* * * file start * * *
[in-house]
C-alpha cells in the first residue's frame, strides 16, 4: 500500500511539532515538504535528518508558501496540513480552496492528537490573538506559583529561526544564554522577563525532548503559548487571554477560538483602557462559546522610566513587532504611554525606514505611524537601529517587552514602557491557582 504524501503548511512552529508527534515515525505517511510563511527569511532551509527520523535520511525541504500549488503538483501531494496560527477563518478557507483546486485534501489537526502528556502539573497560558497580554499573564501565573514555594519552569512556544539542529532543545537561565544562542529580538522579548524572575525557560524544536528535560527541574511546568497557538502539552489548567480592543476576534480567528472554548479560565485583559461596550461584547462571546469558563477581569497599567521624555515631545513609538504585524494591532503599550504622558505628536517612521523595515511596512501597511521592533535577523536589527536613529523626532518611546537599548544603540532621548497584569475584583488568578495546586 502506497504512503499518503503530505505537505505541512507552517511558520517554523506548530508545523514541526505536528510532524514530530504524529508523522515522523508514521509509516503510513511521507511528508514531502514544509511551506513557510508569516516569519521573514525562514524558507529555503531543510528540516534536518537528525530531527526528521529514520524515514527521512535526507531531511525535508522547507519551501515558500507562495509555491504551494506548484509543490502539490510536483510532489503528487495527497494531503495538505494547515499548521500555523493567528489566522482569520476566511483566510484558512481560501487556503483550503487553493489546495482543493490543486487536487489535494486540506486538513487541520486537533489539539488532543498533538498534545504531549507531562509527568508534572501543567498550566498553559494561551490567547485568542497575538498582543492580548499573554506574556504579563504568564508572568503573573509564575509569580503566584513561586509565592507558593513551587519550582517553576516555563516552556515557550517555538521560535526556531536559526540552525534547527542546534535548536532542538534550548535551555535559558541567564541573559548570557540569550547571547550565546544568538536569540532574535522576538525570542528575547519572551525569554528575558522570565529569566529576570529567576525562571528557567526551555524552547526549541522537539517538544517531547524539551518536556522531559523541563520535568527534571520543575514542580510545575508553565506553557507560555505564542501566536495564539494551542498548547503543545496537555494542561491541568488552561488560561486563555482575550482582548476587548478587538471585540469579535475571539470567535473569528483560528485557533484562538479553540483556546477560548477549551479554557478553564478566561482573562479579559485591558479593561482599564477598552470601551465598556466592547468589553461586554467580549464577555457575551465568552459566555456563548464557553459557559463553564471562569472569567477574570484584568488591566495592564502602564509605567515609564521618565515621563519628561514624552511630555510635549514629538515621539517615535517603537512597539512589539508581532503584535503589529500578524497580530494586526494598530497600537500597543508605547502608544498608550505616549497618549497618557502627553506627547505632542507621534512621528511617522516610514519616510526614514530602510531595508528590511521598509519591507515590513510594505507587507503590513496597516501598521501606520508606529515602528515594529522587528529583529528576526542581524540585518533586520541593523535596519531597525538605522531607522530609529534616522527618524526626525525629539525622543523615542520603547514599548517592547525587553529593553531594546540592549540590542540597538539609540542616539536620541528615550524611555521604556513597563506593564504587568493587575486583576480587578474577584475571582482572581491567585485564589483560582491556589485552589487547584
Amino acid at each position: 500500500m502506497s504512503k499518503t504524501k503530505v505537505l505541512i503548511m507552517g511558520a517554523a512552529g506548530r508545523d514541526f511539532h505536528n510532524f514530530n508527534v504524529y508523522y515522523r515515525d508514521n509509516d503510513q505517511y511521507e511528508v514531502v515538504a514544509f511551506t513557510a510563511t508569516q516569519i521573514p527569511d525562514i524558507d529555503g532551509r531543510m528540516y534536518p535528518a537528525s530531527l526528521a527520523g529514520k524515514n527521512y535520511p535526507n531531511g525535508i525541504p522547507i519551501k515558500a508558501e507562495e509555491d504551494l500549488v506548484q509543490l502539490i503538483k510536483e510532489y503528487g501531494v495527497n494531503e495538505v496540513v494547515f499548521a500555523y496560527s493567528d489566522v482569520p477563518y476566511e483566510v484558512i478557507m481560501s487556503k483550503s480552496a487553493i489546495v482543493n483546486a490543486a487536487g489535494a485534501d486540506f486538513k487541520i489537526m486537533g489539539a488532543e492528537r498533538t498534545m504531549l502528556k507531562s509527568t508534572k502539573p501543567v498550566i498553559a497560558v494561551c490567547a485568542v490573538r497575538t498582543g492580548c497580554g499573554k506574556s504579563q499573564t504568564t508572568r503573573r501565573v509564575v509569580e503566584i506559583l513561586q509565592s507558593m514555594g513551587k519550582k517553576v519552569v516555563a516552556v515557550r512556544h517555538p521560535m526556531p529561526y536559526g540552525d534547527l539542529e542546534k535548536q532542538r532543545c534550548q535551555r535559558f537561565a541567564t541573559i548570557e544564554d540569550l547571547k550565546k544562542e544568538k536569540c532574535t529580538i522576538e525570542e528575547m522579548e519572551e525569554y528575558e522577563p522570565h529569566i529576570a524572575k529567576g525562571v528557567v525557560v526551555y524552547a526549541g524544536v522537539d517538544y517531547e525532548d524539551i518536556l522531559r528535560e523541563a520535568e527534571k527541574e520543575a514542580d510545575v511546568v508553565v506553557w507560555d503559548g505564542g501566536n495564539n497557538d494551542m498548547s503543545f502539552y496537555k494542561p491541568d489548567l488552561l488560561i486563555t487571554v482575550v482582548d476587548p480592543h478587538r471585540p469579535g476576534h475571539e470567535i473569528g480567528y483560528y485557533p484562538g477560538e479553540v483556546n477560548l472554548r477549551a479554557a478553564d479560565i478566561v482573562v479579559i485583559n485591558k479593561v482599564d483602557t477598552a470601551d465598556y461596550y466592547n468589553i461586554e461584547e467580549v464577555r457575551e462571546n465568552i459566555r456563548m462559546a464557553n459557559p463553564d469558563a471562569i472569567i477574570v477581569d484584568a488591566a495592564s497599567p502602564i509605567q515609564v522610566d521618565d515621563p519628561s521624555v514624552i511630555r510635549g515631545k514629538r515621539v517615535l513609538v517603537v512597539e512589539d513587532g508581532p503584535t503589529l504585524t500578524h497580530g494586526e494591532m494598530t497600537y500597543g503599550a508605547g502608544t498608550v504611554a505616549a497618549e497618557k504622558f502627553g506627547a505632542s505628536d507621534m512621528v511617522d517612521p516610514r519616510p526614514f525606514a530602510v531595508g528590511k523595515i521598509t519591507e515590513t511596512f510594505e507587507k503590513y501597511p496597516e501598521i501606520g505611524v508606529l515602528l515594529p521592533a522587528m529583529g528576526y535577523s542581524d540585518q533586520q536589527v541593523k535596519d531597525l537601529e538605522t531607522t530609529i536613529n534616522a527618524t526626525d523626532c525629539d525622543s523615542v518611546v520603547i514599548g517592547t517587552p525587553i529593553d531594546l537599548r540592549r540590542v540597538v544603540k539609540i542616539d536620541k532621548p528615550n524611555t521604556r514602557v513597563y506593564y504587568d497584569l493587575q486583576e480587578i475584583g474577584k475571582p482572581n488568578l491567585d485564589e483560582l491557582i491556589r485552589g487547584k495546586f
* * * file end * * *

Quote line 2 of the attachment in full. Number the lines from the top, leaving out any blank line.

C-alpha cells in the first residue's frame, strides 16, 4: 500500500511539532515538504535528518508558501496540513480552496492528537490573538506559583529561526544564554522577563525532548503559548487571554477560538483602557462559546522610566513587532504611554525606514505611524537601529517587552514602557491557582 504524501503548511512552529508527534515515525505517511510563511527569511532551509527520523535520511525541504500549488503538483501531494496560527477563518478557507483546486485534501489537526502528556502539573497560558497580554499573564501565573514555594519552569512556544539542529532543545537561565544562542529580538522579548524572575525557560524544536528535560527541574511546568497557538502539552489548567480592543476576534480567528472554548479560565485583559461596550461584547462571546469558563477581569497599567521624555515631545513609538504585524494591532503599550504622558505628536517612521523595515511596512501597511521592533535577523536589527536613529523626532518611546537599548544603540532621548497584569475584583488568578495546586 502506497504512503499518503503530505505537505505541512507552517511558520517554523506548530508545523514541526505536528510532524514530530504524529508523522515522523508514521509509516503510513511521507511528508514531502514544509511551506513557510508569516516569519521573514525562514524558507529555503531543510528540516534536518537528525530531527526528521529514520524515514527521512535526507531531511525535508522547507519551501515558500507562495509555491504551494506548484509543490502539490510536483510532489503528487495527497494531503495538505494547515499548521500555523493567528489566522482569520476566511483566510484558512481560501487556503483550503487553493489546495482543493490543486487536487489535494486540506486538513487541520486537533489539539488532543498533538498534545504531549507531562509527568508534572501543567498550566498553559494561551490567547485568542497575538498582543492580548499573554506574556504579563504568564508572568503573573509564575509569580503566584513561586509565592507558593513551587519550582517553576516555563516552556515557550517555538521560535526556531536559526540552525534547527542546534535548536532542538534550548535551555535559558541567564541573559548570557540569550547571547550565546544568538536569540532574535522576538525570542528575547519572551525569554528575558522570565529569566529576570529567576525562571528557567526551555524552547526549541522537539517538544517531547524539551518536556522531559523541563520535568527534571520543575514542580510545575508553565506553557507560555505564542501566536495564539494551542498548547503543545496537555494542561491541568488552561488560561486563555482575550482582548476587548478587538471585540469579535475571539470567535473569528483560528485557533484562538479553540483556546477560548477549551479554557478553564478566561482573562479579559485591558479593561482599564477598552470601551465598556466592547468589553461586554467580549464577555457575551465568552459566555456563548464557553459557559463553564471562569472569567477574570484584568488591566495592564502602564509605567515609564521618565515621563519628561514624552511630555510635549514629538515621539517615535517603537512597539512589539508581532503584535503589529500578524497580530494586526494598530497600537500597543508605547502608544498608550505616549497618549497618557502627553506627547505632542507621534512621528511617522516610514519616510526614514530602510531595508528590511521598509519591507515590513510594505507587507503590513496597516501598521501606520508606529515602528515594529522587528529583529528576526542581524540585518533586520541593523535596519531597525538605522531607522530609529534616522527618524526626525525629539525622543523615542520603547514599548517592547525587553529593553531594546540592549540590542540597538539609540542616539536620541528615550524611555521604556513597563506593564504587568493587575486583576480587578474577584475571582482572581491567585485564589483560582491556589485552589487547584